Last weekend, a horse aptly named Rich Strike won the Kentucky Derby. Believe it or not, he was an 80-1 long shot. I don't know much about horse racing (actually, nothing), but I do know those are pretty long odds. Needless to say, the payoff was spectacular for those that bet on him. If they knew they existed or how they worked, I suspect the same bettors would be right at home buying deep-out-of-the money options.
If you are familiar with the concept of survivorship bias, you know what's going on here: in placing their bet, they were focusing on previous bets that were successful, while ignoring all the rest. Related to this is the inability (or refusal) to accurately estimate probabilities. In risk management, we call this "irrational risk preference." At some point, everybody is guilty of it to some extent. Traders who consistently buy deep OTM options because one of them once went in the money are a great example of this (of course, they never brag about the thousands of times they expired worthless). Hope springs eternal, but that's not much of an investment strategy.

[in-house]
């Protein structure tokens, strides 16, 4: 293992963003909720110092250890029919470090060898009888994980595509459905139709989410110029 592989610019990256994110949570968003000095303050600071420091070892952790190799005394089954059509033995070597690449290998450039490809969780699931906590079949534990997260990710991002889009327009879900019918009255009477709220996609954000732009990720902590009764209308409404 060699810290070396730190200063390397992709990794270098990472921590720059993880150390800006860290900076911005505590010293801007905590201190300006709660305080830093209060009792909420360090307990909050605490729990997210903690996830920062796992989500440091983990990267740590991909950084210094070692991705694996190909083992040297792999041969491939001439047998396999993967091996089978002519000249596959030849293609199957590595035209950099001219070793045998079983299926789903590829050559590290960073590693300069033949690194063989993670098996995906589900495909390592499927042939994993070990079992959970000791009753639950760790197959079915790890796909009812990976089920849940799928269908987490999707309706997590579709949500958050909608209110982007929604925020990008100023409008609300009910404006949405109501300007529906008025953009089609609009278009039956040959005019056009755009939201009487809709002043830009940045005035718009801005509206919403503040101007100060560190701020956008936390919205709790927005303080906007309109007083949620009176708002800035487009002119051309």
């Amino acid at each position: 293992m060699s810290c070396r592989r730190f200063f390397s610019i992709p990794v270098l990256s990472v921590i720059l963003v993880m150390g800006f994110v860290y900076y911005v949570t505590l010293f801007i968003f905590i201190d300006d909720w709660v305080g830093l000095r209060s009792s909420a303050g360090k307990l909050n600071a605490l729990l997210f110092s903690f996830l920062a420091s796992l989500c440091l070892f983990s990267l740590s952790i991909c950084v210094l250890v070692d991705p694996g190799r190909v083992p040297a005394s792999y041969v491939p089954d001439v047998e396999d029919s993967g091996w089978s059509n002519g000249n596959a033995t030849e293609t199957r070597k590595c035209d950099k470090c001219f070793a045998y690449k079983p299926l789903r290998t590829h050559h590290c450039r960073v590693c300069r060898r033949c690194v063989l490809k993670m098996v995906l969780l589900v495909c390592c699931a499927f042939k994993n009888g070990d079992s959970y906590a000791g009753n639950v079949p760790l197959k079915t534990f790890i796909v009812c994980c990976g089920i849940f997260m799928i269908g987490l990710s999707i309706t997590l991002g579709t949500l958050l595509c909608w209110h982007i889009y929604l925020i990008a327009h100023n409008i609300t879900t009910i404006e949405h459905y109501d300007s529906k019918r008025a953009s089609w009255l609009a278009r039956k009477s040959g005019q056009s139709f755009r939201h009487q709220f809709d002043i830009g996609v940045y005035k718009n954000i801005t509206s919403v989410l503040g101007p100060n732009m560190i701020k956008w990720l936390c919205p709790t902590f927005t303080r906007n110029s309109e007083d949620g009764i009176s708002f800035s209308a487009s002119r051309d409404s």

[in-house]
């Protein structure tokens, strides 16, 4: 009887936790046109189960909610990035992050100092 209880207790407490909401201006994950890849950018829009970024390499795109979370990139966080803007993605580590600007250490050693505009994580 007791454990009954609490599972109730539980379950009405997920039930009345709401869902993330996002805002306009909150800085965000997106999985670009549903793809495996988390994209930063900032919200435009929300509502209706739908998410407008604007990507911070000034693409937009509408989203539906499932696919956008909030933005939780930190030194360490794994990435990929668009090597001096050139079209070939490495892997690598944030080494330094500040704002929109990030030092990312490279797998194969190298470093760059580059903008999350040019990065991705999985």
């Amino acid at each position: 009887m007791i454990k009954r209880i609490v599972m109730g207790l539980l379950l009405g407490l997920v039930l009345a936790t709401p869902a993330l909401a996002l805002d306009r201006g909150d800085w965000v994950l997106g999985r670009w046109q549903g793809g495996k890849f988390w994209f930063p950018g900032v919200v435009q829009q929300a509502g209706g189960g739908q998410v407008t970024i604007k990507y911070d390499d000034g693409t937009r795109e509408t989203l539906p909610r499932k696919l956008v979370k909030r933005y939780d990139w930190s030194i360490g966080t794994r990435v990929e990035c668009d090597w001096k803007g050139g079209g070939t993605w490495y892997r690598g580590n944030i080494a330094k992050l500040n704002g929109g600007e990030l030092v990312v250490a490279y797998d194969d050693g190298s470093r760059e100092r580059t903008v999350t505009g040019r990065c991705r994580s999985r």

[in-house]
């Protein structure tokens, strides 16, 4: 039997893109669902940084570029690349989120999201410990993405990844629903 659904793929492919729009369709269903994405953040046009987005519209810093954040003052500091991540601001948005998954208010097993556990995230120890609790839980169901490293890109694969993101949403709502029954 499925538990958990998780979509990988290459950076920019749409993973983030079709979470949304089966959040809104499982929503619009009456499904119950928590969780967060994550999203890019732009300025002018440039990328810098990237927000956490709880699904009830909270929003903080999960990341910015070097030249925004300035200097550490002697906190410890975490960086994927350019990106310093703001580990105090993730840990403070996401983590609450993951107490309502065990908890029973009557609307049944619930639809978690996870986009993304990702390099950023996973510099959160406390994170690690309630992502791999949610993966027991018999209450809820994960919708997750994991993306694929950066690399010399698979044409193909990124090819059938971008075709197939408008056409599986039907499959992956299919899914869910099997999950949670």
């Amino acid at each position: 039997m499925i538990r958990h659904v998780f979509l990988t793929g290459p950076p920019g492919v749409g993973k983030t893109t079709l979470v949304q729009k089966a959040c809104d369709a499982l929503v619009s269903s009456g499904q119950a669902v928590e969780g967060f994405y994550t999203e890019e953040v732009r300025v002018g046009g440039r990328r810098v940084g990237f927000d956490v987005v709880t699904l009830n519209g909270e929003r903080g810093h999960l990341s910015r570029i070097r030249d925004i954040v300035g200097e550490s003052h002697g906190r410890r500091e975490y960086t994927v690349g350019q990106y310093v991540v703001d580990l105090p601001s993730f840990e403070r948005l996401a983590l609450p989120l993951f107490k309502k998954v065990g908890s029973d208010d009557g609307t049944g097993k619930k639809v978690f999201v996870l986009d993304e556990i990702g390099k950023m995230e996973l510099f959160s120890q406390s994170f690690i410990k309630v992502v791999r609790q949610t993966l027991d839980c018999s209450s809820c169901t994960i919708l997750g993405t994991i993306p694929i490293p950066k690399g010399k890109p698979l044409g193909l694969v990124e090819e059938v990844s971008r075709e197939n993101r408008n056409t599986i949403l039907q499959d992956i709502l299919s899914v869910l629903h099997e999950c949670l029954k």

All this is not to say that OTM options should be avoided. Rather, they can be very useful in certain, limited circumstances, such as the effects from a sudden shock, something out of left field that wasn't expected or is contrary to prevailing sentiment. OTM options, if structured correctly, can be very profitable in such scenarios. When the shock does occur, both the underlying and implied volatility will move significantly and in a sudden jolt. As always, however, it's important to understand which direction implied volatility should move in such circumstances – it's not necessarily higher. Below are two different shock situations that could benefit from an OTM strategy.
1) Ukraine Ceasefire